One of the problems that surround Lucky McKee’s films and the fiction of Jack Ketchum (co-writer of THE WOMAN) is the fact that there are rarely any likeable characters for audiences to engage with. The resulting horrors are therefore devoid of any suspense and rely almost entirely on gratuity for effect, often via the perpetration of extreme acts of violence directed at vulnerable females before culminating in a suitably gory demise for their antagonists.
Ketchum’s source material, in particular, has been criticised as misogynistic in its casual displays of repression and abuse, both physical and psychological of its female characters and its wanton displays of sadomasochism towards them. Consequently, a general précis of Ketchum’s horror fiction might conclude that the author’s writing is directed solely at an adolescent male audience that feed off the bland thrills garnered via excessive violence directed at various parts of the female anatomy. That’s a shame because one thing that Ketchum does convincingly is convey the disturbed psychology of his characters; whether they be haunted protagonists intent on justice for the perpetrator of sickening crimes; or the psychopaths themselves, warped by vindictiveness caused by a rough ride amongst the small-towns and backwaters that the American dream had long forgotten.
THE WOMAN begins stylishly with a competent title sequence, filmed within Massachusetts’ Greenfield-Turner Falls woodland that introduces a wild, feral woman (Pollyanna McIntosh) who goes about her daily routine of hunting prey, bathing and sleeping. Unknown to her, her habitual lifestyle is about to be interrupted as she has come to the attention of authoritarian lawyer, Chris Cleek (Sean Bridgers) who engages his hunter-gatherer tendencies and captures the woman and takes her back to the family ranch, where she is tied up in an outbuilding, with the intention of civilizing her. Aided by his reluctant wife Belle (Angela Bettis), son Brian (Zach Rand), and daughters Peggy and Darlin’ (Lauren Ashley Carter and Shyla Molhusen), things don’t go smoothly as the woman resists all attempts to curb her animal-like ways. Determined not to be outdone by a member of the opposite sex, Chris resorts to increasingly brutal means in order to facilitate his conceived male superiority.
McKee has gone on record defending THE WOMAN against accusations of misogyny and exploitation, citing the fact that the scenes in which the title character is raped and sexually assaulted are filmed in a non-titillating way. It is true that the sequences do feature close-ups of the woman’s anguished face designed to exhibit her distress as opposed to a focus on a gratuitous focus on the physical acts themselves but the question remains, why have the male characters rape and sexually mutilate the woman in the first place? This pointless exercise in sexual sadism, whilst reminiscent of much of co-writer Ketchum’s fiction, appears out of place in the film, and sends out a contradictory message to the positive, pro-feminist slant that McKee managed to convey with MAY (2002), that successfully subverted male expectations of the generic slasher genre.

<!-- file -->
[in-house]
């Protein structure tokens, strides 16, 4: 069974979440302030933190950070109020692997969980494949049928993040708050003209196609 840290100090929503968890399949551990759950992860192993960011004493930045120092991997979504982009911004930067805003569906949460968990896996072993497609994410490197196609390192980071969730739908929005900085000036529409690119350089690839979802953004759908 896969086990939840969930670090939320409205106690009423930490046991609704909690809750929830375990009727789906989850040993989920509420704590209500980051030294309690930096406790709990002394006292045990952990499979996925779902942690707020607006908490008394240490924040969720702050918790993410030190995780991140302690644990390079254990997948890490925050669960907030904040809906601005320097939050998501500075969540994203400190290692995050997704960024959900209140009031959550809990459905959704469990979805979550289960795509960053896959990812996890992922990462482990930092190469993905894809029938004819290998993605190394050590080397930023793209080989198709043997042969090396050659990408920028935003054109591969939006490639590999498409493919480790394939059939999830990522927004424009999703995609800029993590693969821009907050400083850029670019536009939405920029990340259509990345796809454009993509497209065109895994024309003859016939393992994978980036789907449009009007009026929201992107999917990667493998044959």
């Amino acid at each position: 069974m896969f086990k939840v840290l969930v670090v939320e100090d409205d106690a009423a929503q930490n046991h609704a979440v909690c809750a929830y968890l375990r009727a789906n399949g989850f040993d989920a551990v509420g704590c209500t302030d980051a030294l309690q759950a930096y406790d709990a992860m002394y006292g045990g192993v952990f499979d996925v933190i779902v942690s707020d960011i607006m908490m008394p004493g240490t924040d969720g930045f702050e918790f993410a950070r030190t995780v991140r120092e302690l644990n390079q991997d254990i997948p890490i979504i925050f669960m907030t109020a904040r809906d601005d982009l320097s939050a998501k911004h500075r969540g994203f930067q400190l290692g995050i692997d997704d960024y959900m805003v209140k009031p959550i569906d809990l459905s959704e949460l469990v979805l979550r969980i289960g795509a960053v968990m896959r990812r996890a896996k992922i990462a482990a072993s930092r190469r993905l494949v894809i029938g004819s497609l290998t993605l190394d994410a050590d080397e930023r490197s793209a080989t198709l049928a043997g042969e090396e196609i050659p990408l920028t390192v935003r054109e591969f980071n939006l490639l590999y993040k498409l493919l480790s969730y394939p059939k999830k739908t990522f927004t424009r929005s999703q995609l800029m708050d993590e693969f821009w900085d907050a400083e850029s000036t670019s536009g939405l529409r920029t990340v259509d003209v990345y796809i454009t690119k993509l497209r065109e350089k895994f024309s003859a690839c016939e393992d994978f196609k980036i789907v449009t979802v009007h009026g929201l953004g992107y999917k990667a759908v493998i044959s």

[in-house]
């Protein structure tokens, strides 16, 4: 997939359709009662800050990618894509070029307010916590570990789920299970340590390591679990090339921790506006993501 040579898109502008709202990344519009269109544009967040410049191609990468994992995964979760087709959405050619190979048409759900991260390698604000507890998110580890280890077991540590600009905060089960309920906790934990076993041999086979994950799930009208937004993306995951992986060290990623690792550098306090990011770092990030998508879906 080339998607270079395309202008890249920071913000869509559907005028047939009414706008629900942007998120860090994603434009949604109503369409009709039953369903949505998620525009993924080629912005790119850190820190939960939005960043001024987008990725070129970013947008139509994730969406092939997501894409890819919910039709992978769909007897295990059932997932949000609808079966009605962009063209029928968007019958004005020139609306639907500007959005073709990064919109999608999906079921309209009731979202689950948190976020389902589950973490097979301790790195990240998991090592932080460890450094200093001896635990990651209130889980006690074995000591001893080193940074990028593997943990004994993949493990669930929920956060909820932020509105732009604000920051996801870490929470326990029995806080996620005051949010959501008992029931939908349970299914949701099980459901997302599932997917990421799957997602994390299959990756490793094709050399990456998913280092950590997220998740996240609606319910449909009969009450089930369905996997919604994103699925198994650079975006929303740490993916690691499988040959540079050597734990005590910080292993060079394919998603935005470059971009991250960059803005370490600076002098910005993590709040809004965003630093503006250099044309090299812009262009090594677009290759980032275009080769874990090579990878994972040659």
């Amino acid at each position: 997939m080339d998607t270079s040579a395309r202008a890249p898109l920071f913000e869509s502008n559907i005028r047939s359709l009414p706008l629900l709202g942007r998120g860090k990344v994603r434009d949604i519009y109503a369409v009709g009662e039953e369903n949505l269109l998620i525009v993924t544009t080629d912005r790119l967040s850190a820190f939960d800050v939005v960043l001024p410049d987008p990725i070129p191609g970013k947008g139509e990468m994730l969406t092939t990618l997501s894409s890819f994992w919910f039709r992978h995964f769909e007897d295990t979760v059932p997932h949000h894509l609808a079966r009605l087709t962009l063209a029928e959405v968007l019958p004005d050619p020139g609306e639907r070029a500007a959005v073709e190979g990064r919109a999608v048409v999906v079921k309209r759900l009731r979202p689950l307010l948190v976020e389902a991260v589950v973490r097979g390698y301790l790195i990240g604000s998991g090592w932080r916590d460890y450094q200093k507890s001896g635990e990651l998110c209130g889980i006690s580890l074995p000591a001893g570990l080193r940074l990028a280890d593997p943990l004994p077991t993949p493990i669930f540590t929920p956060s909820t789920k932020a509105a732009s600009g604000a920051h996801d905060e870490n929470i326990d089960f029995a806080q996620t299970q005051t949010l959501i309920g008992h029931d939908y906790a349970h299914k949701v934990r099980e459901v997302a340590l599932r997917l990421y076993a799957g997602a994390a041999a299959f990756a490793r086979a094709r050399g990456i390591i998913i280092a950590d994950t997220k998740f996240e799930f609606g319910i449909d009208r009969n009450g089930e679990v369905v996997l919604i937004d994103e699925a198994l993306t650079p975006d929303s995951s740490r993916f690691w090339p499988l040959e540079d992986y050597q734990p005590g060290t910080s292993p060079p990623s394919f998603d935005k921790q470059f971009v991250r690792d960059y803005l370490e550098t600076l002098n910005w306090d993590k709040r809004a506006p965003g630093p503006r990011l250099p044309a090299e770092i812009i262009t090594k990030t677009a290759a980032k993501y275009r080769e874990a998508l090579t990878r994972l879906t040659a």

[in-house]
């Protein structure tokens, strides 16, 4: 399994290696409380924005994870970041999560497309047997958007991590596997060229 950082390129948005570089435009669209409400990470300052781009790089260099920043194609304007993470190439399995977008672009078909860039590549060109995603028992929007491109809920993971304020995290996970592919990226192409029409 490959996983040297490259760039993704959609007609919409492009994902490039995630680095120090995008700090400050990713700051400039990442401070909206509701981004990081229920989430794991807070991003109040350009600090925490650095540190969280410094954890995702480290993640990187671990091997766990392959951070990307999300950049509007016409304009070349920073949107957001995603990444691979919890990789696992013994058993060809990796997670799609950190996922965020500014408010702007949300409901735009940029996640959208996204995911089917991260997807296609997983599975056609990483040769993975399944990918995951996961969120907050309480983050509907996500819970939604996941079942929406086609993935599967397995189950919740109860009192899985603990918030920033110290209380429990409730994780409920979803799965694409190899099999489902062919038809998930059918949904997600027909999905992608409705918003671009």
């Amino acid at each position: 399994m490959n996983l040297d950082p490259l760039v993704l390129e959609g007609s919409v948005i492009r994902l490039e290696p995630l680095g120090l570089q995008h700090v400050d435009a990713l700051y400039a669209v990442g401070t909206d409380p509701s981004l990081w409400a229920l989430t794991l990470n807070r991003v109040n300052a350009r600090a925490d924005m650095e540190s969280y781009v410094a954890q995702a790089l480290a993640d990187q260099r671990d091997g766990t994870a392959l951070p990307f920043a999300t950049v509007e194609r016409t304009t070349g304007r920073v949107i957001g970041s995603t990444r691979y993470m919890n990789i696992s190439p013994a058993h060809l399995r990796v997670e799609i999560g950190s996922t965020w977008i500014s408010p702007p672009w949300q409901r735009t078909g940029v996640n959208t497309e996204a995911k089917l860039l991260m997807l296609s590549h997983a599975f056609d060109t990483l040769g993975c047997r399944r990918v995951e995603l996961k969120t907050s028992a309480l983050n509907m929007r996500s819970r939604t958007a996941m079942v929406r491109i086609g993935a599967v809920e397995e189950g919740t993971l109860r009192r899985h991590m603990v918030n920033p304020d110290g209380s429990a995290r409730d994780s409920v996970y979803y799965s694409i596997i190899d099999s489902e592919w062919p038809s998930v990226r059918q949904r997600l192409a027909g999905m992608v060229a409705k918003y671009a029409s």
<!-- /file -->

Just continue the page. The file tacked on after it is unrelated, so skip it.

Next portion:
To be fair, THE WOMAN, isn’t as bad a movie as some critics would have you believe, it does feature good performances from both McInTosh and Bridgers, though it is disappointing to see Bettis portrayed as the stereotypical abused housewife whose behaviour and obeisance appear decidedly uncharacteristic for a woman today, no matter how dominating her husband might be.
McKee wisely keeps the gore off-screen for the first two thirds of the movie. An attack on what might be a wolf cub by the woman in an early scene is shown in its aftermath, as are several scenes of assault on the feral prisoner. But with the final act, and the inevitable turning of tables by the repressed on the aggressor, horror fans are treated to a fairly substantial bloodbath for their money. There’s also a nice little twist in the tale, that enforces the film’s Grimm-like fairytale structure that just about rescues the film from mediocrity.
Carl T. Ford
Directed by Lucky McKee
Studio: Revolver Entertainment
The Making of ‘The Woman’, Deleted Scenes, Short Film – ‘Mi Burro’, Meet The Makers, Music track ‘Distracted’ by Sean Spillane and 5 Exclusive Limited Edition Art Cards (HMV only).
The UK Blu-ray release also features an exclusive extra ‘The Film4 FrightFest Total Film panel with Lucky McKee, Andrew van den Houten, Adam Green, Joe Lynch, Ti West and Larry Fessenden.